The Deutscher Werkbund
The Bauhaus movement no longer exists. It was decimated under the Third Reich. Its principles of design, however, live on—but they are becoming more and more diluted with the passage of time. Now that even third-rate furniture supermarkets offer lamps and end tables “in Bauhaus style,” there is every reason to be concerned about the fate of the Bauhaus. For precisely this reason, we at NOMOS are not always particularly overjoyed when someone writes or says something to the effect that the Tangente is a “Bauhaus” watch.
It would more correct to say “a watch of the Deutscher Werkbund,” because NOMOS Glashütte is a member of the Deutscher Werkbund. In contrast to the Bauhaus, this coalition, founded in 1907, was never a school, but rather a kind of special interest group. And what’s more, the Werkbund continues to exist. Whereas the Bauhaus sought to develop and establish a particular style, the Werkbund already in its early years fought for the implementation of modern modes of production in order to (a) make quality goods more affordable and (b) develop innovative designs that extend the lifetime of the products and liberate them from the dictates of fashion and fleeting tastes. It was the turn of the previous century which witnessed the first appearance of what is now commonplace: cheap products flooding the market, the vast majority of which show no signs of being made with any level of technical diligence or aesthetic thought.
Nowadays most would agree that even industrial products should be well-designed, even to the extent that they are considered worthy of being put on display in museums. This is due in large part to the impact of the Deutscher Werkbund, one of the most important and most influential institutions of the 20th century. Yet, at the same time, surprisingly few actually know about the Werkbund. Perhaps this is because its demands for “good form” and durably constructed products made affordable for the general consumer have come to be taken for granted. The Deutscher Werkbund has always striven and continues to strive for improvement in the quality of all industrially-produced items. In so doing, they seek to once again realize in the modern industrialized and urbanized world something that was earlier called “harmonious culture,” founded on the concept of a comprehensively crafted Gesamtkunstwerk. Both artisan handicraft and mechanical production have their place and should each be utilized in those areas where they are most advantageous.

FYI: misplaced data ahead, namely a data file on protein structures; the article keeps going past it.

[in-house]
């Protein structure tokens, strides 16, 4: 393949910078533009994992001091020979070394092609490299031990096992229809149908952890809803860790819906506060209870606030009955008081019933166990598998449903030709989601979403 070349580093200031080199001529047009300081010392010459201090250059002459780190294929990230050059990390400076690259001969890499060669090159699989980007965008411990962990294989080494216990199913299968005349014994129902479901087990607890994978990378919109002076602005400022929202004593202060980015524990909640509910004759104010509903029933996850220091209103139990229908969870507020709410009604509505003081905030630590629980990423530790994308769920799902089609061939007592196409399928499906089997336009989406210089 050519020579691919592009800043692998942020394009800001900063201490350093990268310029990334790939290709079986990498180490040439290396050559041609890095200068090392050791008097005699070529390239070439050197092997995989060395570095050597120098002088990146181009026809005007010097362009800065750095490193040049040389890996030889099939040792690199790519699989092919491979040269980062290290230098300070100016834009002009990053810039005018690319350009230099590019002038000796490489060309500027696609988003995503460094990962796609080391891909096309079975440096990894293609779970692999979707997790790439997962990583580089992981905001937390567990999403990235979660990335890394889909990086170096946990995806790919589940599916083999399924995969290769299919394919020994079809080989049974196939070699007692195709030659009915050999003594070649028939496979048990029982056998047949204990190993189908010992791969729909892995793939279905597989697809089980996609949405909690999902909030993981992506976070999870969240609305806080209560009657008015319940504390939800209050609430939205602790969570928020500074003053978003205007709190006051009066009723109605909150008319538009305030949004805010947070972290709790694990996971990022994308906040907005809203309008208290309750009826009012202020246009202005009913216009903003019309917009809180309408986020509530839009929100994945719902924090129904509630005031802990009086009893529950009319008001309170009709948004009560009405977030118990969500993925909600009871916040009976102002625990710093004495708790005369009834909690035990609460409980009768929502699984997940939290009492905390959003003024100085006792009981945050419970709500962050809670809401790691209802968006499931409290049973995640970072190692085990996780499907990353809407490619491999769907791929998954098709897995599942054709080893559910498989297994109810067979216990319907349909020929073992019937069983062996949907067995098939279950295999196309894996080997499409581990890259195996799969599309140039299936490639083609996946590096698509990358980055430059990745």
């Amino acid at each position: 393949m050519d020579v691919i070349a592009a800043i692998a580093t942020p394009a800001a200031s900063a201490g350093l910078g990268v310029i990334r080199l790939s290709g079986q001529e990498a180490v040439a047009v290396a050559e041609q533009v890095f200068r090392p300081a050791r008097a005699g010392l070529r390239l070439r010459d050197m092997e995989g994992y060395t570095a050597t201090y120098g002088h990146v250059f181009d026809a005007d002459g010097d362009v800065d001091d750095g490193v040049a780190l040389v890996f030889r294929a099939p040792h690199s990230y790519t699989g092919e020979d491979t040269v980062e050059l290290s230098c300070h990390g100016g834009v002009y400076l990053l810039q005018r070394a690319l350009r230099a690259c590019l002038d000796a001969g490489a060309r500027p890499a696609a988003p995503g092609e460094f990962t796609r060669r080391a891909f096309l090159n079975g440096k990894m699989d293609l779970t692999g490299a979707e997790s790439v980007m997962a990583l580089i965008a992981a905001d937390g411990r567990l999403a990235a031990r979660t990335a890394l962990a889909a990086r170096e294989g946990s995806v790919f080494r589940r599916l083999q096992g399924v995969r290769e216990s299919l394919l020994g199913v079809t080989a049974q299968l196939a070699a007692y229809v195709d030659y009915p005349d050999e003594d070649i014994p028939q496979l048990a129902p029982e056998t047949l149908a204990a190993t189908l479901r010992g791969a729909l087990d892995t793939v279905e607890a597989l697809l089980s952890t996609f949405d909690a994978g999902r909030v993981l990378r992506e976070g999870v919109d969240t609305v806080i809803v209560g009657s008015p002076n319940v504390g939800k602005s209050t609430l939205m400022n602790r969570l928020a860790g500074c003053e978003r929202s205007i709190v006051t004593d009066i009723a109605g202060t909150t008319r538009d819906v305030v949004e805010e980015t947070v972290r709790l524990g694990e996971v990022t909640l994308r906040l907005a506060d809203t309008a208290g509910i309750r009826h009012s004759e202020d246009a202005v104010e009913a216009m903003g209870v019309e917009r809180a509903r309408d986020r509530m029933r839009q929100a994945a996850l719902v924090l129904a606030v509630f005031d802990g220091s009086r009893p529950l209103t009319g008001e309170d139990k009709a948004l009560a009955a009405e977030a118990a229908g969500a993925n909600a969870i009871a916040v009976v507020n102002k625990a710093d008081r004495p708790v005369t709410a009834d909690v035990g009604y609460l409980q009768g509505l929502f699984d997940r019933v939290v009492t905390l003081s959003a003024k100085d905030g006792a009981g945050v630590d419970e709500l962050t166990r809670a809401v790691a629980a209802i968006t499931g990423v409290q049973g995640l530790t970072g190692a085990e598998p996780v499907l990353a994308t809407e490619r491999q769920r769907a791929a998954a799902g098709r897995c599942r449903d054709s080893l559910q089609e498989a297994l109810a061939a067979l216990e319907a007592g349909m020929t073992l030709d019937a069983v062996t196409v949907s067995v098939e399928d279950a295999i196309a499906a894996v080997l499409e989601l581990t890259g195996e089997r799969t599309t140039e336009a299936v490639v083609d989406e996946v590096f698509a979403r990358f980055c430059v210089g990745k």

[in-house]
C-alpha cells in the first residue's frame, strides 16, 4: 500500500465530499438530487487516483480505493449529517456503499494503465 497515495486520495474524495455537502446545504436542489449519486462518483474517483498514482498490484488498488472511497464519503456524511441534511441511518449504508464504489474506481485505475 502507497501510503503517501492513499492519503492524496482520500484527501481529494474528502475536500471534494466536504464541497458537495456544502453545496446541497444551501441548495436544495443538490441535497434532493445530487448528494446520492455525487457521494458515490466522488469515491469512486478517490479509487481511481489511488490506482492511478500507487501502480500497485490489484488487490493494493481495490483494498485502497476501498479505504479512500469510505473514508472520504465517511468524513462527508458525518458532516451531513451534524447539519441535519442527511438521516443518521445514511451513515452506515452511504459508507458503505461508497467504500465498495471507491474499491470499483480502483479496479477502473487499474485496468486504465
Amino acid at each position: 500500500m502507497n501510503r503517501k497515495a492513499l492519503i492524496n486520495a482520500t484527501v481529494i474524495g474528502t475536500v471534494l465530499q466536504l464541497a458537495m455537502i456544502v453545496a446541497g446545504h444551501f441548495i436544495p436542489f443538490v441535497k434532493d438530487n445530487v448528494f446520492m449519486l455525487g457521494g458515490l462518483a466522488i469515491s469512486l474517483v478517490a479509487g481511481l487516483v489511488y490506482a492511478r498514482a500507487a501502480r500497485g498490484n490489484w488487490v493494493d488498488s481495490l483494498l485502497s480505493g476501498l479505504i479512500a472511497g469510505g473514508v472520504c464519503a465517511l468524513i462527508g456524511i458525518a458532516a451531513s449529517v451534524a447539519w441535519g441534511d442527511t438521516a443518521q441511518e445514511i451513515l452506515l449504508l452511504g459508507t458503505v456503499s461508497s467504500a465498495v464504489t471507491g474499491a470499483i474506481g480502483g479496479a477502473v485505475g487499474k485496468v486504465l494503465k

The influence of the Werkbund can be seen in large corporations such as AEG, Bahlsen, the Deutsche Werkstätten, and the linoleum factory in Delmenhorst. Artists working according to the principles of the Werkbund have not only succeeded in making economically viable products for these companies, but, more importantly, have been instrumental in constructing their overall corporate images. Through its collaboration with these large companies, the Werkbund has become enormously important: it has been shown that carefully constructed and manufactured German products sell better—the “artistry” and “quality work” of these goods give them a clear advantage on the international market.
Today it is notable that the goals of the Werkbund have come to be taken for granted and people no longer perceive them as the goals of a specific movement. In fact, the public no longer even recognizes many of the Werkbund’s achievements and initiatives at all, for example the Weissenhof estate in Stuttgart (1927); the presentations of German culture and innovative lifestyle concepts at exhibitions in Paris (1930) and Brussels (1958); or the 1959 demands for an awareness of the consequences of industrialization and urbanization on the environment and for the cultivation of a new understanding of our natural resources and the applications of technology. Nevertheless, the Werkbund continues to serve as a critical authority in its endeavors to improve the environment and living conditions.
NOMOS Glashütte is a proud member of the Werkbund, whose membership also includes numerous galleries, art academies, architectural firms, as well as the Vitra company in Weil am Rhein, famous for the manufacture of classic seating furniture according to the designs of Eames and co. Incidentally, in the picture above you can see Werkbund products in a Werkbund enterprise: among other things, the glass walls of the NOMOS workshop in Glashütte were manufactured by Deutsche Werkstätten Hellerau - one of the Werkbund's founding companies, located in the garden city Hellerau near Dresden.